Aviation Industry Pushes to Make C-Band Restrictions Permanent  

After the debacle surrounding the launch of C-band spectrum into the 5G networks of AT&T and Verizon earlier this year amid concerns about airplane interference, the FCC and the FAA (under guidance from the U.S. Department of Transportation) have worked hard to keep discussions between the two camps productive.


Impact: But now a new proposal from some in the airline industry threatens to upend the relative peace around the question of 5G operations in the C-band around airports. The two wireless providers voluntarily agreed to temporary limits on their C-band deployments around 50 major airports in January when the dispute about plane interference first burst into the public consciousness. The two then agreed to extend those limitations past the six months they had originally agreed to and now won’t start deploying C-band spectrum in those restricted areas until July 2023.

It now appears that at least some on the aviation side want to make those voluntarily agreed upon C-band restrictions more permanent in what seems like an attempt to move the goal posts beyond what AT&T and Verizon had previously agreed to as airlines work to upgrade outdated altimeters that could potentially experience interference. There is a 220 MHz guard band between the C-band spectrum used for 5G and that used for aviation purposes. While the airlines say they’re working hard to reach FAA-mandated deadlines to retrofit the old equipment, in a recent presentation to the FCC they indicated they a preference to keep the limits on 5G use in the C-band in place to save them from having to make “costly additional mitigations that are unnecessary given 5G’s operational use cases.” At least one analyst called the airlines’ request “outrageous” and urged the FCC to say no to any such proposal, particularly because it appears that the industry doesn’t want to undertake all of the upgrades – described by LightReading as “expensive and slow-moving” – required to prevent potential interference issues.

With new data from Opensignal out that illustrates the impact C-band deployments have had on both carriers’ 5G service, it seems unlikely either will acquiesce to the aviation demands without a fight even though neither has specifically commented on the aviation proposal other than for Verizon to say it continues to have positive conversations on the issue with the FAA and FCC. Lest anyone forget, AT&T and Verizon paid more than $23 billion and $45 billion, respectively, in the C-band auction to use the valuable mid-band spectrum required to help it narrow T-Mobile’s lead in 5G, fueled by its own acquisition of 2.5 GHz mid-band spectrum acquired in the T-Mobile-Sprint merger. And they have spent well over those figures in total C-band costs, including efforts to get some of the spectrum cleared ahead of schedule.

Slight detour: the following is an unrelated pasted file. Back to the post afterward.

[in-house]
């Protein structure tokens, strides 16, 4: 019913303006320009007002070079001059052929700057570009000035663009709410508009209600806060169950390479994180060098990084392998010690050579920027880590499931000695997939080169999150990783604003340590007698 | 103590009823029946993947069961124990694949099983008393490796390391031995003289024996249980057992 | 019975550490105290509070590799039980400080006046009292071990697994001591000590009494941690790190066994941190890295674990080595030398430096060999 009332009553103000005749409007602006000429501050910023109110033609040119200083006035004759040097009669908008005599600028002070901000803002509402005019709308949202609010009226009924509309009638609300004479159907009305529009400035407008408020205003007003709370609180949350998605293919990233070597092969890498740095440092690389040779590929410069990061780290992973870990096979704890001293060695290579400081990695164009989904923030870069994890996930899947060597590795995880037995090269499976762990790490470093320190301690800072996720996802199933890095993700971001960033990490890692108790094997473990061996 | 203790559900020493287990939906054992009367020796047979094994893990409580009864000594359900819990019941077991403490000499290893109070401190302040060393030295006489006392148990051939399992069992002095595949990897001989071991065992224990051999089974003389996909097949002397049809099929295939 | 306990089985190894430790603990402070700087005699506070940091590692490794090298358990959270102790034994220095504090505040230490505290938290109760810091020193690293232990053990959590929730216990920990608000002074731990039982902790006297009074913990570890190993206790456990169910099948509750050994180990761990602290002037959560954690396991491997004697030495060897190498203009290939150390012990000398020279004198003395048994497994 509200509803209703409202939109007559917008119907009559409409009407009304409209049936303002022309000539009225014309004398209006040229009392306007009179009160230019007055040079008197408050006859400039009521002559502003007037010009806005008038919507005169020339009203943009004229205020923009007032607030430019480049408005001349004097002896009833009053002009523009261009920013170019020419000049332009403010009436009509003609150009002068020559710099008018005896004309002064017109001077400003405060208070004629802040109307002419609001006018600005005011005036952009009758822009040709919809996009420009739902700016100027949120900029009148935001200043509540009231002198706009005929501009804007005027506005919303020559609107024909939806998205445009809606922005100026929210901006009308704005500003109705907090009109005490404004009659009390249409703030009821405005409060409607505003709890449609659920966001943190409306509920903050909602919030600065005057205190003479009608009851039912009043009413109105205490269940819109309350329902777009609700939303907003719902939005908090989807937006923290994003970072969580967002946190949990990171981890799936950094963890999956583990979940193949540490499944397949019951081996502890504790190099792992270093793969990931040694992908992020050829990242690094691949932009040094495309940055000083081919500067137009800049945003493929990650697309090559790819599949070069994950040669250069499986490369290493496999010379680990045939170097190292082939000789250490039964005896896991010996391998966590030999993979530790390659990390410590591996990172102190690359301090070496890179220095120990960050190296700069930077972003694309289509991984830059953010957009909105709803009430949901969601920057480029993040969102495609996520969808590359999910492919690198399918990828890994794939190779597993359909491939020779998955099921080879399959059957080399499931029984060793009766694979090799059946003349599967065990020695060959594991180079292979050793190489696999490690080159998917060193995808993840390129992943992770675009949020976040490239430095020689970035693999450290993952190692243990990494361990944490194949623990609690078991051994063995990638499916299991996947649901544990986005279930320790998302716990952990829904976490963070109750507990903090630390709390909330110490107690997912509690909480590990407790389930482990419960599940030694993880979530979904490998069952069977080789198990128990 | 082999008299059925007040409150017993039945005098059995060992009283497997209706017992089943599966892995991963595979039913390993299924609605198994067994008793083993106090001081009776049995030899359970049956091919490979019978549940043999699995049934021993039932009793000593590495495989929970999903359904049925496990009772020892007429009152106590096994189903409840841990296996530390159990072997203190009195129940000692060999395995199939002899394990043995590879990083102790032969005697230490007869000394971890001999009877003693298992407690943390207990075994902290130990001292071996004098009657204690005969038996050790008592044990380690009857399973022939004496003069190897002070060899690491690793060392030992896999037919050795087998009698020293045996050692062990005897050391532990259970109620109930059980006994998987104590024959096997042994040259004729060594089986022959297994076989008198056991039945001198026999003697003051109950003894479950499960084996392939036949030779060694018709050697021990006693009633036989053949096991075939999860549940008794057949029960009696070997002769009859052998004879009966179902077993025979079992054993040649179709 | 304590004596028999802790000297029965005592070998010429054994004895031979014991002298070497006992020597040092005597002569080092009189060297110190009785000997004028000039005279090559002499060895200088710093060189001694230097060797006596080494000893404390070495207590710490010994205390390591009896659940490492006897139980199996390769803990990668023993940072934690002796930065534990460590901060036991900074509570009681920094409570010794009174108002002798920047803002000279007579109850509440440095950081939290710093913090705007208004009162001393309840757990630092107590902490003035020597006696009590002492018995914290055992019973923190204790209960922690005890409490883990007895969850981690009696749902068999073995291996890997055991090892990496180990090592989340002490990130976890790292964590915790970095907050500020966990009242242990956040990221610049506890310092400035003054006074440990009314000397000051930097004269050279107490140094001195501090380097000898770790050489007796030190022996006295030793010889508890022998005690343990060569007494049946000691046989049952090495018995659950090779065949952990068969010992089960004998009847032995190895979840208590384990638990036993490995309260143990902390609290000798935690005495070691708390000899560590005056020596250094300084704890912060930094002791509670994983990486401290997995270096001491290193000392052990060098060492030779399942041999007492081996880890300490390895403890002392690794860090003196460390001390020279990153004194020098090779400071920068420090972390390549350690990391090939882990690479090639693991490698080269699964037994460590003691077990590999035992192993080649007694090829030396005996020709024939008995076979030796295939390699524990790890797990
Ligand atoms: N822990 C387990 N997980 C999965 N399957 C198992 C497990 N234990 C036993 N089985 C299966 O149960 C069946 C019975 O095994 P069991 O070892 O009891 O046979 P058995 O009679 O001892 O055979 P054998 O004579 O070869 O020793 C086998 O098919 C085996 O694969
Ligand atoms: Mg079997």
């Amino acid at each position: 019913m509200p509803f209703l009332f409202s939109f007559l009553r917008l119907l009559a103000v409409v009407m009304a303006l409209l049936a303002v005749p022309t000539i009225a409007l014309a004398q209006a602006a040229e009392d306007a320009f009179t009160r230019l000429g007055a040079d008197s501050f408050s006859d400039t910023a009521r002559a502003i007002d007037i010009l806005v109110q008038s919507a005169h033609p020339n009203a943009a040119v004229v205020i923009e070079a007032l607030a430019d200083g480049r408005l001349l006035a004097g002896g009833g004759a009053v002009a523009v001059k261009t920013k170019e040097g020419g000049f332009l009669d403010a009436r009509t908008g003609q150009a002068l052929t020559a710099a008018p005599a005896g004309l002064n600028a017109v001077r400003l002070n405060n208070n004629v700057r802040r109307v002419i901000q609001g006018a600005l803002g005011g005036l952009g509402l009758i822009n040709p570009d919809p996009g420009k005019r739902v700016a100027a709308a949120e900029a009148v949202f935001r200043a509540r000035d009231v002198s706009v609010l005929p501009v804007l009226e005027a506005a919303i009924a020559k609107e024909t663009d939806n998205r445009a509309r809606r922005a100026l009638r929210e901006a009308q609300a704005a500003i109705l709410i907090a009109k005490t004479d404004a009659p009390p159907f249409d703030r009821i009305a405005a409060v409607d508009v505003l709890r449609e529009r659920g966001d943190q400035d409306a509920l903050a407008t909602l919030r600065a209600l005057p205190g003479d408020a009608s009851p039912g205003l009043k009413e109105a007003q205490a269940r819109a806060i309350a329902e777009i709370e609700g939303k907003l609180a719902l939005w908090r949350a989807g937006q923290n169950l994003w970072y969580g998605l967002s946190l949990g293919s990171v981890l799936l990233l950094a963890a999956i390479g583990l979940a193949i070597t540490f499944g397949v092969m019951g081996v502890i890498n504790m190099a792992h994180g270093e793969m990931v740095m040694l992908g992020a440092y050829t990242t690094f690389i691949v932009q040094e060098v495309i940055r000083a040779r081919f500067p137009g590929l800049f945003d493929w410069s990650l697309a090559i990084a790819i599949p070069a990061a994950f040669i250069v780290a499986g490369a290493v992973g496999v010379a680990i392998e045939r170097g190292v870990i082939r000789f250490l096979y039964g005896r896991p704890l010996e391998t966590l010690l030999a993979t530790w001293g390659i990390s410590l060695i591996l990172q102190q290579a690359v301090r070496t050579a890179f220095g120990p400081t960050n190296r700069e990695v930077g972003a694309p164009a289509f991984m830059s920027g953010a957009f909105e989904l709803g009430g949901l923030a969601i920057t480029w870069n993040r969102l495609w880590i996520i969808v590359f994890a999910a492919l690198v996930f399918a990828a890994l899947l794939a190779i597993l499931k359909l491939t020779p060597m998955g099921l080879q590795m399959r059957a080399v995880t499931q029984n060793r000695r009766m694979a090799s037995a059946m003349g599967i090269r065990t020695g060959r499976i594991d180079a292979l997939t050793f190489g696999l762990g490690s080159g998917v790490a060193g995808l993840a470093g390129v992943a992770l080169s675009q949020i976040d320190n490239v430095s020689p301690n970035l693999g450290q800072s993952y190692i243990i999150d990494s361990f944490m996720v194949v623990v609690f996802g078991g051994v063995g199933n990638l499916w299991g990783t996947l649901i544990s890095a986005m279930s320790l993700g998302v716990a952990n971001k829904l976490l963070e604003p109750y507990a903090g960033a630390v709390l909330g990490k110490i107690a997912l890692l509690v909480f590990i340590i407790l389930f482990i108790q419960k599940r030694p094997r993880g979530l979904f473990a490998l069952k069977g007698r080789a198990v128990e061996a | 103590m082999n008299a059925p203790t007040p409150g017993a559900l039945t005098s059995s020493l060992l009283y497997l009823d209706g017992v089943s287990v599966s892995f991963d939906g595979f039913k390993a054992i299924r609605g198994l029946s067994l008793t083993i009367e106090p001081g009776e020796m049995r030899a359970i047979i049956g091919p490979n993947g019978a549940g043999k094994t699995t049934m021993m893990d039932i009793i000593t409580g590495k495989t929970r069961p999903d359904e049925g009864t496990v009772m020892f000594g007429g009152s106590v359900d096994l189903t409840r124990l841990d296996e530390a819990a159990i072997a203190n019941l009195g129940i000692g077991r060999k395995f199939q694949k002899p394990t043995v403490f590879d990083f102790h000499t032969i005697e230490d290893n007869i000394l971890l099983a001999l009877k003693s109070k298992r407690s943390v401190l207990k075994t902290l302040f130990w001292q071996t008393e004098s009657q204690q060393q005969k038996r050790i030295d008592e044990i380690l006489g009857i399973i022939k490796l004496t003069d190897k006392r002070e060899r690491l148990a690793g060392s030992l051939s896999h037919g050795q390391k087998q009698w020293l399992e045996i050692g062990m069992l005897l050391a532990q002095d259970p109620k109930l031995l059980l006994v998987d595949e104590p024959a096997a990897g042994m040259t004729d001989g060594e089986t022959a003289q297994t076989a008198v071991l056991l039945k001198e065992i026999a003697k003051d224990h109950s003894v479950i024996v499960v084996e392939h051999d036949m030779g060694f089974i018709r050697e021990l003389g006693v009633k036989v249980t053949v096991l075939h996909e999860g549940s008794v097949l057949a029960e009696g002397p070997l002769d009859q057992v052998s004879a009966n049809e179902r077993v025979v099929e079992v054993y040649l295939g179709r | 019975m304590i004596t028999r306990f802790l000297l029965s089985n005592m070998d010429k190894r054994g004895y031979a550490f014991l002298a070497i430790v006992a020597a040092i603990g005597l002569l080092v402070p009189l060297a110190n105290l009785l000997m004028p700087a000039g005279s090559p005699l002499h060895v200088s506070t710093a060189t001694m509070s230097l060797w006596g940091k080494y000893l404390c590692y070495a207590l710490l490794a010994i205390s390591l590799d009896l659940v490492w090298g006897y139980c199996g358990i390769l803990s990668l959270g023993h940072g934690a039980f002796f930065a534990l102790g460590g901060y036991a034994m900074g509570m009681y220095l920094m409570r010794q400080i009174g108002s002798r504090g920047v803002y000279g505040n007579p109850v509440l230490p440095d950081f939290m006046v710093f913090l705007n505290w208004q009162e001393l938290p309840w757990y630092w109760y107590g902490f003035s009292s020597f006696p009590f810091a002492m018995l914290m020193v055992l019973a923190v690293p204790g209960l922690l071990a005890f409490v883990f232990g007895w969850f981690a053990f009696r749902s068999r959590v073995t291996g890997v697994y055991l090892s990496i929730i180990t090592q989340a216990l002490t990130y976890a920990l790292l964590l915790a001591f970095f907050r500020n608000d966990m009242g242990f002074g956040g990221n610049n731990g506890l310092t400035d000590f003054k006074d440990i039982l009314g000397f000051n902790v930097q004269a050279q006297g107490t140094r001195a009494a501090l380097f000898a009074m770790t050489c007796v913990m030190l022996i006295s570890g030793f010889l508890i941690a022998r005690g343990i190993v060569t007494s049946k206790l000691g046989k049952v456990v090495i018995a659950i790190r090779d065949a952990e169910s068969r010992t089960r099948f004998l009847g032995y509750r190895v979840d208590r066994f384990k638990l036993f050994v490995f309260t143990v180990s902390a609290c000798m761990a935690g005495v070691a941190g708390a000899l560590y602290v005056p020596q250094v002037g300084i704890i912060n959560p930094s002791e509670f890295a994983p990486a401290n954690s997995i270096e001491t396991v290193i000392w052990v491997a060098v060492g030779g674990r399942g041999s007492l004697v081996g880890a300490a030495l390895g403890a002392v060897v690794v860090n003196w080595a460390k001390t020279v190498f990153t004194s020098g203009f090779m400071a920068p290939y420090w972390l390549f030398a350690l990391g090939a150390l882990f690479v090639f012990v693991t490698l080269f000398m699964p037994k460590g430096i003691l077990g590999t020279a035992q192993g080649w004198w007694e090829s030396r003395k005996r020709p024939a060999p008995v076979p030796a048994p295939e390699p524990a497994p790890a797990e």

According to Opensignal’s latest data, AT&T’s 5G download speeds increased 34.5% in the six months from March to September to 67.3 Mbps. In that same timeframe, AT&T’s overall mid-band 5G coverage jumped from just 4.6% to more than 30% of its network. Verizon also registered gains in the six-month period, with its average 5G download speeds increasing 15.8% to 81.4 Mbps and its increasing C-band coverage from 16.2% to 46% of its network. While AT&T hasn’t quite caught up to Verizon, the results show it has narrowed the gap considerably since Verizon got a head start with C-band deployments earlier this year and both have started to gain – albeit slowly – on T-Mobile.


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